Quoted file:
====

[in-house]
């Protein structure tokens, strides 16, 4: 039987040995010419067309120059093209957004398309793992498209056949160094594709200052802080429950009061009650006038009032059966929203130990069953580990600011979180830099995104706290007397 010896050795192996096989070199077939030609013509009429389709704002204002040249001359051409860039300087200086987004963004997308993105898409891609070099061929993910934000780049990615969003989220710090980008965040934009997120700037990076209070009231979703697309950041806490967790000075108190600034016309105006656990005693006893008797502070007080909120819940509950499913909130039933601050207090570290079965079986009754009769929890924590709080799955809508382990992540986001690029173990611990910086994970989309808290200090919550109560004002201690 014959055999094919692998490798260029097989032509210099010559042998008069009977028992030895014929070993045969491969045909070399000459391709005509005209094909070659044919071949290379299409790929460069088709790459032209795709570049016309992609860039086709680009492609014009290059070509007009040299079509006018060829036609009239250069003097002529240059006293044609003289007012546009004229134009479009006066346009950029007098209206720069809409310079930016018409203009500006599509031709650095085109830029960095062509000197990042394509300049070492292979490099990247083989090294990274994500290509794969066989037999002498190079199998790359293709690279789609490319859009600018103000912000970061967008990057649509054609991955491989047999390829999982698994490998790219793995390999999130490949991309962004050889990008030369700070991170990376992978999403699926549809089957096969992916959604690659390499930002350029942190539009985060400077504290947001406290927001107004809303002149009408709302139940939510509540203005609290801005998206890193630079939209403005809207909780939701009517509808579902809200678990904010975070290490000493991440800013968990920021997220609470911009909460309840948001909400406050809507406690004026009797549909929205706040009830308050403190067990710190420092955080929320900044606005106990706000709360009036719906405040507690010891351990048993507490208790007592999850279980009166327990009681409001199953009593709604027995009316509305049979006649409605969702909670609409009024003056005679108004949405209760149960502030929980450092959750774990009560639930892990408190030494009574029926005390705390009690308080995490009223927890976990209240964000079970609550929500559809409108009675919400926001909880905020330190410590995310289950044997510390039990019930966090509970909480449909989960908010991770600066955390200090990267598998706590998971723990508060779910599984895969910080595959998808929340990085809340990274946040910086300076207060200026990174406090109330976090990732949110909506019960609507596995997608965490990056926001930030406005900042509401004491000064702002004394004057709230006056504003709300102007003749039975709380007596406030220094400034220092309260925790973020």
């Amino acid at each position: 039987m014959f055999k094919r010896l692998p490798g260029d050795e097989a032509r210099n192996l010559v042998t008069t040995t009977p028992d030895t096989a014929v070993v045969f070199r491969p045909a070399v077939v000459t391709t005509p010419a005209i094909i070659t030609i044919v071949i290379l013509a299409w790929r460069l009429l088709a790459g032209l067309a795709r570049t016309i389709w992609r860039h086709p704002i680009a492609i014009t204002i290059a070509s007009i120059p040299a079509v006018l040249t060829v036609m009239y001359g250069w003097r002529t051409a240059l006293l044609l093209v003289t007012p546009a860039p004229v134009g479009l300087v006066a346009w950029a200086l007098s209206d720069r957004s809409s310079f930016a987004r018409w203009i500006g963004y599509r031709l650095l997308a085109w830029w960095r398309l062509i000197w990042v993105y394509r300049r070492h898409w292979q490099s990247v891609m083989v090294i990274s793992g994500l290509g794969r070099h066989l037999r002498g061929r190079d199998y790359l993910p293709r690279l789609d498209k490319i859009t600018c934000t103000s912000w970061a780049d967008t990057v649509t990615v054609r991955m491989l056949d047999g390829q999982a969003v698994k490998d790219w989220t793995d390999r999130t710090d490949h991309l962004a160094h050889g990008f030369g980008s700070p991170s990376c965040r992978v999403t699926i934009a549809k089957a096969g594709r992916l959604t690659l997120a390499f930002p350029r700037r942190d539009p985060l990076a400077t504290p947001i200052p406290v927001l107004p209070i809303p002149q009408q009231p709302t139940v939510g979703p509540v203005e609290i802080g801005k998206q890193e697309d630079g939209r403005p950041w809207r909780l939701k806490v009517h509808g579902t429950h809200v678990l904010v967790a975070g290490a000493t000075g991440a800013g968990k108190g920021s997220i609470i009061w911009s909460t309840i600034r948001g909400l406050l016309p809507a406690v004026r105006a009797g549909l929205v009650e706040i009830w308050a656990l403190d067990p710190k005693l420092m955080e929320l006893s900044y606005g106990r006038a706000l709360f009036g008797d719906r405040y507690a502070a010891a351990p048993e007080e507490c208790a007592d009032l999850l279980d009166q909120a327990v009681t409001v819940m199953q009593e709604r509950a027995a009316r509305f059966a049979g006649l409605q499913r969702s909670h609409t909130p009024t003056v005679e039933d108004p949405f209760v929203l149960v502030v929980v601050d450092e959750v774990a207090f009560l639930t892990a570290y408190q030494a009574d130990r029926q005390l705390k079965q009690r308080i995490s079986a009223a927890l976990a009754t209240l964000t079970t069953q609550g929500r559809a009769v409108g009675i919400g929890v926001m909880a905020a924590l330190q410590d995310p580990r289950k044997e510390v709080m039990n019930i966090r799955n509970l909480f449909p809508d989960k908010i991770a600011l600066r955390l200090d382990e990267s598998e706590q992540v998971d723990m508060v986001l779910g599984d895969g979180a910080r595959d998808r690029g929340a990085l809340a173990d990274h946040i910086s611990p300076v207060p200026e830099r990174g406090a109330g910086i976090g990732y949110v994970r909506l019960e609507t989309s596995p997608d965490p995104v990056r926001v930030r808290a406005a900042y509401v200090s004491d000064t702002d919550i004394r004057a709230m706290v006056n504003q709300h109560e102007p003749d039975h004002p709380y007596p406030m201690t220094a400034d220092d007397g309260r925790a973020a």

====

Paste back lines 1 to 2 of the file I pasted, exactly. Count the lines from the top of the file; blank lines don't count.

[in-house]
């Protein structure tokens, strides 16, 4: 039987040995010419067309120059093209957004398309793992498209056949160094594709200052802080429950009061009650006038009032059966929203130990069953580990600011979180830099995104706290007397 010896050795192996096989070199077939030609013509009429389709704002204002040249001359051409860039300087200086987004963004997308993105898409891609070099061929993910934000780049990615969003989220710090980008965040934009997120700037990076209070009231979703697309950041806490967790000075108190600034016309105006656990005693006893008797502070007080909120819940509950499913909130039933601050207090570290079965079986009754009769929890924590709080799955809508382990992540986001690029173990611990910086994970989309808290200090919550109560004002201690 014959055999094919692998490798260029097989032509210099010559042998008069009977028992030895014929070993045969491969045909070399000459391709005509005209094909070659044919071949290379299409790929460069088709790459032209795709570049016309992609860039086709680009492609014009290059070509007009040299079509006018060829036609009239250069003097002529240059006293044609003289007012546009004229134009479009006066346009950029007098209206720069809409310079930016018409203009500006599509031709650095085109830029960095062509000197990042394509300049070492292979490099990247083989090294990274994500290509794969066989037999002498190079199998790359293709690279789609490319859009600018103000912000970061967008990057649509054609991955491989047999390829999982698994490998790219793995390999999130490949991309962004050889990008030369700070991170990376992978999403699926549809089957096969992916959604690659390499930002350029942190539009985060400077504290947001406290927001107004809303002149009408709302139940939510509540203005609290801005998206890193630079939209403005809207909780939701009517509808579902809200678990904010975070290490000493991440800013968990920021997220609470911009909460309840948001909400406050809507406690004026009797549909929205706040009830308050403190067990710190420092955080929320900044606005106990706000709360009036719906405040507690010891351990048993507490208790007592999850279980009166327990009681409001199953009593709604027995009316509305049979006649409605969702909670609409009024003056005679108004949405209760149960502030929980450092959750774990009560639930892990408190030494009574029926005390705390009690308080995490009223927890976990209240964000079970609550929500559809409108009675919400926001909880905020330190410590995310289950044997510390039990019930966090509970909480449909989960908010991770600066955390200090990267598998706590998971723990508060779910599984895969910080595959998808929340990085809340990274946040910086300076207060200026990174406090109330976090990732949110909506019960609507596995997608965490990056926001930030406005900042509401004491000064702002004394004057709230006056504003709300102007003749039975709380007596406030220094400034220092309260925790973020």